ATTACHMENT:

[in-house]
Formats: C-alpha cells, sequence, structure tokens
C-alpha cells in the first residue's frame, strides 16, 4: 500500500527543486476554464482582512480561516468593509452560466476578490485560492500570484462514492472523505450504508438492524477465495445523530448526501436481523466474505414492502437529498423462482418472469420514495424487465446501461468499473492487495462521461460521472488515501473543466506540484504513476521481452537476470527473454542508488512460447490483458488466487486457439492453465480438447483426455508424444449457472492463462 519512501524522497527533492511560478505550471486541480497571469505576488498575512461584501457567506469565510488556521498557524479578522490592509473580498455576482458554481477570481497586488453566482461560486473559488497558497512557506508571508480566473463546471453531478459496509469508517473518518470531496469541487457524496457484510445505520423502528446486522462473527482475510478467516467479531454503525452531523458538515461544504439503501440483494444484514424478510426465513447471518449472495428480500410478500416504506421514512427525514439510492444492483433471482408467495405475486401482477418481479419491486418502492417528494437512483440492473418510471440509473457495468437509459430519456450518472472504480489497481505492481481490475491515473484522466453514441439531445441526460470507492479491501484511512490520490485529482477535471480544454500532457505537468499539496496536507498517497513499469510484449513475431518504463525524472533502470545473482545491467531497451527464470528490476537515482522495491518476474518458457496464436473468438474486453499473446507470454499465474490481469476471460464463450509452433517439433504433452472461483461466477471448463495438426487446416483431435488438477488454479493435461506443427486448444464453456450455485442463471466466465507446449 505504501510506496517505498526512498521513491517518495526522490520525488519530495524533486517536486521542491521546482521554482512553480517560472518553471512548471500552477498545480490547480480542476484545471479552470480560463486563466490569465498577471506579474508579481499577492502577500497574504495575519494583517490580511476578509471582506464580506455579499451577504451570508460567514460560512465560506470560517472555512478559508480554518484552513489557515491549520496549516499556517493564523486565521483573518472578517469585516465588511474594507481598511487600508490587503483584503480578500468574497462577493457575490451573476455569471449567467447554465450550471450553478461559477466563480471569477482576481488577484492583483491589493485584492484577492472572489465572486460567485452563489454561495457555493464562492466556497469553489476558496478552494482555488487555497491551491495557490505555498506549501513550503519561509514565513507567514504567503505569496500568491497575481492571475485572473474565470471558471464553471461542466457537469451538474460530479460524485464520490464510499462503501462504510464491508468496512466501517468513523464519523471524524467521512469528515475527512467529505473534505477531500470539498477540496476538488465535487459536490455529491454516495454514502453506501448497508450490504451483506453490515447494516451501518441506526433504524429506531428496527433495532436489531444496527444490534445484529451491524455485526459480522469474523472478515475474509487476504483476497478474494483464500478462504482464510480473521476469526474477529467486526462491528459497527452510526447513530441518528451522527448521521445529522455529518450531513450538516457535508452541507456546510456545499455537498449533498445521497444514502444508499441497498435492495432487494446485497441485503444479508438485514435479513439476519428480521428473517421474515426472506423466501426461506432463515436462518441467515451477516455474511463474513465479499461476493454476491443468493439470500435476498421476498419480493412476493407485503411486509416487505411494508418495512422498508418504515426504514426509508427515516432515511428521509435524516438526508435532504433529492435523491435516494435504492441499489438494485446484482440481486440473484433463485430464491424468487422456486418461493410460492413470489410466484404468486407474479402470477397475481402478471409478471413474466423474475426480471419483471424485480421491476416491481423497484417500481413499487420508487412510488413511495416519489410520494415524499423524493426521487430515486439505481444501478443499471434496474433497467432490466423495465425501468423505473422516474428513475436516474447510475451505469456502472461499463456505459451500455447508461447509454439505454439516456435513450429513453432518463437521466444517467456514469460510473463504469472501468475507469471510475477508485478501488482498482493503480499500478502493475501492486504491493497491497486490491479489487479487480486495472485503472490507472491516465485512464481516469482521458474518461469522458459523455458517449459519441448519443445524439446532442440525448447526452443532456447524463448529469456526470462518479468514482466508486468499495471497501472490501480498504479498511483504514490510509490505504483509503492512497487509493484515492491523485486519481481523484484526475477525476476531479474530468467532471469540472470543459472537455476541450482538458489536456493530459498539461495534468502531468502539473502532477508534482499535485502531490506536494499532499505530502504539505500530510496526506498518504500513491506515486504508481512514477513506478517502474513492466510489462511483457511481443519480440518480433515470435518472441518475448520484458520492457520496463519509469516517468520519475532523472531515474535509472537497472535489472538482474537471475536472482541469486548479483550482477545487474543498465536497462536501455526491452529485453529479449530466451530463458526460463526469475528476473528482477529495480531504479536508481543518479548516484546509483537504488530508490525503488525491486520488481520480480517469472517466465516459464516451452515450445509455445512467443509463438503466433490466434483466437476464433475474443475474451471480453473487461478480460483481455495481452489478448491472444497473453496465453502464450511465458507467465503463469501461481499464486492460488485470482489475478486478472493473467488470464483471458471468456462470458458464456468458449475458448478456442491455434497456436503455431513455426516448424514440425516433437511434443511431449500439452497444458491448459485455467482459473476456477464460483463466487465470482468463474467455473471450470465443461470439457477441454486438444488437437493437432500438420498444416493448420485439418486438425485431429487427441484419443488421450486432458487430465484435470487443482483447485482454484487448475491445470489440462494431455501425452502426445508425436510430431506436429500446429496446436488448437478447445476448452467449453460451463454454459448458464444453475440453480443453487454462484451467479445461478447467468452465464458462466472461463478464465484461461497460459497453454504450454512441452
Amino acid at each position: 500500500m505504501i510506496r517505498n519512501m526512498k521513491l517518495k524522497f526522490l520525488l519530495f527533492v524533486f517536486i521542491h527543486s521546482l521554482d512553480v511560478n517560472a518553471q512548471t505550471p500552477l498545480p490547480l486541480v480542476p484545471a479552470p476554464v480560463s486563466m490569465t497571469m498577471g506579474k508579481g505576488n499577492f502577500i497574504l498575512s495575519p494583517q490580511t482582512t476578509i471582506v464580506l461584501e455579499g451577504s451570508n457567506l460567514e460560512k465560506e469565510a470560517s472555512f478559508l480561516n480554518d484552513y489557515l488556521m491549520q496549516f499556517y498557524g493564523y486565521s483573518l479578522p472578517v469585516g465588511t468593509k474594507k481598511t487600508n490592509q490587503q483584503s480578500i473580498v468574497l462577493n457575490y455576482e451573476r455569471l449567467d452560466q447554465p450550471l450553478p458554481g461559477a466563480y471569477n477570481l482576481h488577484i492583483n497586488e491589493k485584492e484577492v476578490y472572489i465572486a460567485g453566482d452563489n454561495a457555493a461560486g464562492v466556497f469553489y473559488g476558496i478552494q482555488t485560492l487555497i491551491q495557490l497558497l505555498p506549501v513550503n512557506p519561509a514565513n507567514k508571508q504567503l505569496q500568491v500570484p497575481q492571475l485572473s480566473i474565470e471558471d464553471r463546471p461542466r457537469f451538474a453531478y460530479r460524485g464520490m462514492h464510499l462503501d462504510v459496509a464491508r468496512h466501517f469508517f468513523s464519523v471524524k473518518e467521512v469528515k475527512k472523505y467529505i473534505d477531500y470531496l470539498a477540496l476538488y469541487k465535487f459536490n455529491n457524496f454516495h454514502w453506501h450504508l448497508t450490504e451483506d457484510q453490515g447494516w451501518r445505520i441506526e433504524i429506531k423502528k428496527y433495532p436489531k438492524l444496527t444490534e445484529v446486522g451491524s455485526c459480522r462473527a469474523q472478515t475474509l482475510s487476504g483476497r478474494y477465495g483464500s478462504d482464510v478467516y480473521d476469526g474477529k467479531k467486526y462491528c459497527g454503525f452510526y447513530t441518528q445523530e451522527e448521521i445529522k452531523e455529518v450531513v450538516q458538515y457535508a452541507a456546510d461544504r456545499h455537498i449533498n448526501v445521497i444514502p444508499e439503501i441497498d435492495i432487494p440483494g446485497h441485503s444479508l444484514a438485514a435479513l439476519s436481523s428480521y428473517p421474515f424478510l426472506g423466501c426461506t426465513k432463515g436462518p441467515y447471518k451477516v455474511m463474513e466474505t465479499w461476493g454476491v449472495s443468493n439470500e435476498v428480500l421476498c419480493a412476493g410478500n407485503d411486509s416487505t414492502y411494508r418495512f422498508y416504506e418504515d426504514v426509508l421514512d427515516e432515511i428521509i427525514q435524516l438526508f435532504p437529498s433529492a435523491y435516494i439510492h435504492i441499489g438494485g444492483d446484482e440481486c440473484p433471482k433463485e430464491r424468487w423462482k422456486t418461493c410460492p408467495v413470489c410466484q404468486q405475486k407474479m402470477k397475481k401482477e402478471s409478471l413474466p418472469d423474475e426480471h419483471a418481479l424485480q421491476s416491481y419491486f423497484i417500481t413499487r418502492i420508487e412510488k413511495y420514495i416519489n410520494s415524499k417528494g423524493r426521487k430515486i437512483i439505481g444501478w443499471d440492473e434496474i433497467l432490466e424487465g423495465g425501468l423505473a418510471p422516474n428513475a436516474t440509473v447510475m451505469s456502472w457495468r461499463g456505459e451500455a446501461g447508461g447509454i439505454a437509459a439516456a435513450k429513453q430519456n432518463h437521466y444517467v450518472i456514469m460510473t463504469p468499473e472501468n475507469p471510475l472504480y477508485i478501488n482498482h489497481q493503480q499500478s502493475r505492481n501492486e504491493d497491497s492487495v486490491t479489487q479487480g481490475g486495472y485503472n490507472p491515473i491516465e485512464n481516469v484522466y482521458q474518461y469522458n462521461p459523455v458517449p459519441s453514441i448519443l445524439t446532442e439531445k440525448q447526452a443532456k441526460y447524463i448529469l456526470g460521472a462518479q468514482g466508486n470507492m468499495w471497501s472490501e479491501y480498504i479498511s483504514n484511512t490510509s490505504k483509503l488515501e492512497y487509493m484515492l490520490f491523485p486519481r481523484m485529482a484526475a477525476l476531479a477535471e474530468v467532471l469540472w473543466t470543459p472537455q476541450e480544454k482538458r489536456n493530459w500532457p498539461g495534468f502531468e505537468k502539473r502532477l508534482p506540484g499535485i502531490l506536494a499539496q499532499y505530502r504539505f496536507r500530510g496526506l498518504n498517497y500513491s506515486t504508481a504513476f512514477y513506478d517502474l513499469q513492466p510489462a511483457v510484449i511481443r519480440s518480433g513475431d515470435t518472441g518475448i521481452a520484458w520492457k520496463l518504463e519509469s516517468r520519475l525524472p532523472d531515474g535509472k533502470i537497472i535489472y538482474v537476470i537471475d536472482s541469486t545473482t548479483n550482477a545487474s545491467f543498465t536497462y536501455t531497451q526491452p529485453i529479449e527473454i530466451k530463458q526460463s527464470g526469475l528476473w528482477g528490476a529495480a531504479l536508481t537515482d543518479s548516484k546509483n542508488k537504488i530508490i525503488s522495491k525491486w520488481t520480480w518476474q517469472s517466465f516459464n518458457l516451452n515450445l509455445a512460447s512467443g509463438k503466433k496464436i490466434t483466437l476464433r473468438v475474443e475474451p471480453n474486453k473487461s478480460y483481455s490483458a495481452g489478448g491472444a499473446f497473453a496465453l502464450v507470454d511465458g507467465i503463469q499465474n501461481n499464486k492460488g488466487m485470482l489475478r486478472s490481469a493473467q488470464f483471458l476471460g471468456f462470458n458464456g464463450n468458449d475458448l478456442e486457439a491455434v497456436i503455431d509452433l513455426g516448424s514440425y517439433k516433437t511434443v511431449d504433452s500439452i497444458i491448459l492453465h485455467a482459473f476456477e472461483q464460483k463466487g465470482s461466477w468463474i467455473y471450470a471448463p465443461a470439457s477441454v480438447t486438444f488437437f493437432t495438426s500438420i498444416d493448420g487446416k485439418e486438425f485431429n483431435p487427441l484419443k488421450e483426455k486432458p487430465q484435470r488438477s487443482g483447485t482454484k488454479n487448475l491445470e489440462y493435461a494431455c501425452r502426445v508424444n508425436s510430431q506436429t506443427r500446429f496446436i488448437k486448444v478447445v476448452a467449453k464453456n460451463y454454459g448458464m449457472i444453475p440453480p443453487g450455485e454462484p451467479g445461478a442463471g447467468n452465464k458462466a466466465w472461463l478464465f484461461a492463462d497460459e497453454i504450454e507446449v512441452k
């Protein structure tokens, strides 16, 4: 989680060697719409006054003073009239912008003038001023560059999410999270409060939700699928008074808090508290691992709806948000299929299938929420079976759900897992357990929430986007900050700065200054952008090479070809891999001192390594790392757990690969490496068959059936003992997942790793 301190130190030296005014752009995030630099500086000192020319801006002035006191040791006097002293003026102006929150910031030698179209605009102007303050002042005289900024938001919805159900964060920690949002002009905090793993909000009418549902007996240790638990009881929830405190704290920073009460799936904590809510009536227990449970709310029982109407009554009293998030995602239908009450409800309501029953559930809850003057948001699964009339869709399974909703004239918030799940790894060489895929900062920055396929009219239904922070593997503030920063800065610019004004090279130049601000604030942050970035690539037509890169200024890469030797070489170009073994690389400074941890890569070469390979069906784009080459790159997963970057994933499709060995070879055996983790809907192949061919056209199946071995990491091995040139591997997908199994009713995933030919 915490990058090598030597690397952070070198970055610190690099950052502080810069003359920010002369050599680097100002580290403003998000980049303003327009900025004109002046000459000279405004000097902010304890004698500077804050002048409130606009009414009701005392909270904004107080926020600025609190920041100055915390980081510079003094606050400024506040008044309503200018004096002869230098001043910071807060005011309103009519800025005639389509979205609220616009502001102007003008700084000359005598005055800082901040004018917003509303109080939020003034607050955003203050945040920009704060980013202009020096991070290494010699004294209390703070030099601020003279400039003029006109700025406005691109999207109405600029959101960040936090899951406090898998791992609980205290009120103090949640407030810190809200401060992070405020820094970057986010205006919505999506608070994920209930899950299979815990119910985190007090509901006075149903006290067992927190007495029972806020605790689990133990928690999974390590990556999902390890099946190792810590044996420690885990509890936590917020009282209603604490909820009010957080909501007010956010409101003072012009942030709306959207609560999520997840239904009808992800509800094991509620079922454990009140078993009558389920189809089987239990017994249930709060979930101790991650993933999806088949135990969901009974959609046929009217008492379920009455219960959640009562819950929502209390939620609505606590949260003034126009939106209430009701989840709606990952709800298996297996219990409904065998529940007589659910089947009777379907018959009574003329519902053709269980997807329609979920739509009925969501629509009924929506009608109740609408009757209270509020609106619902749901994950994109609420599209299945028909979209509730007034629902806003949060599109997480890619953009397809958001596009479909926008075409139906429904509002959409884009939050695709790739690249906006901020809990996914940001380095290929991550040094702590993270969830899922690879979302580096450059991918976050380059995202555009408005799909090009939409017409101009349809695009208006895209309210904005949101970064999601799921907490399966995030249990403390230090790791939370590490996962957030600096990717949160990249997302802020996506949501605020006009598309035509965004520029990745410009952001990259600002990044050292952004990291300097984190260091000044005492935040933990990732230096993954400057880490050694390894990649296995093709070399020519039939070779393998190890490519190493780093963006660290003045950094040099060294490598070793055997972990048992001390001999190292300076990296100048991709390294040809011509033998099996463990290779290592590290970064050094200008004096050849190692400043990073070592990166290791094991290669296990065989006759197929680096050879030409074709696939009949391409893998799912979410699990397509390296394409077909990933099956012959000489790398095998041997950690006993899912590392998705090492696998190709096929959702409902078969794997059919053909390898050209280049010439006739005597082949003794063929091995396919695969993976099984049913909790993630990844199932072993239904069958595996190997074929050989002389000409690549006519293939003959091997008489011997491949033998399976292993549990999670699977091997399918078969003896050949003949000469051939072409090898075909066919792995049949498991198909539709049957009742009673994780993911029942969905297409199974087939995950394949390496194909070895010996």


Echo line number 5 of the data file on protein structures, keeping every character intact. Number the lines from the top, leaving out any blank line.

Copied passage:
């Protein structure tokens, strides 16, 4: 989680060697719409006054003073009239912008003038001023560059999410999270409060939700699928008074808090508290691992709806948000299929299938929420079976759900897992357990929430986007900050700065200054952008090479070809891999001192390594790392757990690969490496068959059936003992997942790793 301190130190030296005014752009995030630099500086000192020319801006002035006191040791006097002293003026102006929150910031030698179209605009102007303050002042005289900024938001919805159900964060920690949002002009905090793993909000009418549902007996240790638990009881929830405190704290920073009460799936904590809510009536227990449970709310029982109407009554009293998030995602239908009450409800309501029953559930809850003057948001699964009339869709399974909703004239918030799940790894060489895929900062920055396929009219239904922070593997503030920063800065610019004004090279130049601000604030942050970035690539037509890169200024890469030797070489170009073994690389400074941890890569070469390979069906784009080459790159997963970057994933499709060995070879055996983790809907192949061919056209199946071995990491091995040139591997997908199994009713995933030919 915490990058090598030597690397952070070198970055610190690099950052502080810069003359920010002369050599680097100002580290403003998000980049303003327009900025004109002046000459000279405004000097902010304890004698500077804050002048409130606009009414009701005392909270904004107080926020600025609190920041100055915390980081510079003094606050400024506040008044309503200018004096002869230098001043910071807060005011309103009519800025005639389509979205609220616009502001102007003008700084000359005598005055800082901040004018917003509303109080939020003034607050955003203050945040920009704060980013202009020096991070290494010699004294209390703070030099601020003279400039003029006109700025406005691109999207109405600029959101960040936090899951406090898998791992609980205290009120103090949640407030810190809200401060992070405020820094970057986010205006919505999506608070994920209930899950299979815990119910985190007090509901006075149903006290067992927190007495029972806020605790689990133990928690999974390590990556999902390890099946190792810590044996420690885990509890936590917020009282209603604490909820009010957080909501007010956010409101003072012009942030709306959207609560999520997840239904009808992800509800094991509620079922454990009140078993009558389920189809089987239990017994249930709060979930101790991650993933999806088949135990969901009974959609046929009217008492379920009455219960959640009562819950929502209390939620609505606590949260003034126009939106209430009701989840709606990952709800298996297996219990409904065998529940007589659910089947009777379907018959009574003329519902053709269980997807329609979920739509009925969501629509009924929506009608109740609408009757209270509020609106619902749901994950994109609420599209299945028909979209509730007034629902806003949060599109997480890619953009397809958001596009479909926008075409139906429904509002959409884009939050695709790739690249906006901020809990996914940001380095290929991550040094702590993270969830899922690879979302580096450059991918976050380059995202555009408005799909090009939409017409101009349809695009208006895209309210904005949101970064999601799921907490399966995030249990403390230090790791939370590490996962957030600096990717949160990249997302802020996506949501605020006009598309035509965004520029990745410009952001990259600002990044050292952004990291300097984190260091000044005492935040933990990732230096993954400057880490050694390894990649296995093709070399020519039939070779393998190890490519190493780093963006660290003045950094040099060294490598070793055997972990048992001390001999190292300076990296100048991709390294040809011509033998099996463990290779290592590290970064050094200008004096050849190692400043990073070592990166290791094991290669296990065989006759197929680096050879030409074709696939009949391409893998799912979410699990397509390296394409077909990933099956012959000489790398095998041997950690006993899912590392998705090492696998190709096929959702409902078969794997059919053909390898050209280049010439006739005597082949003794063929091995396919695969993976099984049913909790993630990844199932072993239904069958595996190997074929050989002389000409690549006519293939003959091997008489011997491949033998399976292993549990999670699977091997399918078969003896050949003949000469051939072409090898075909066919792995049949498991198909539709049957009742009673994780993911029942969905297409199974087939995950394949390496194909070895010996």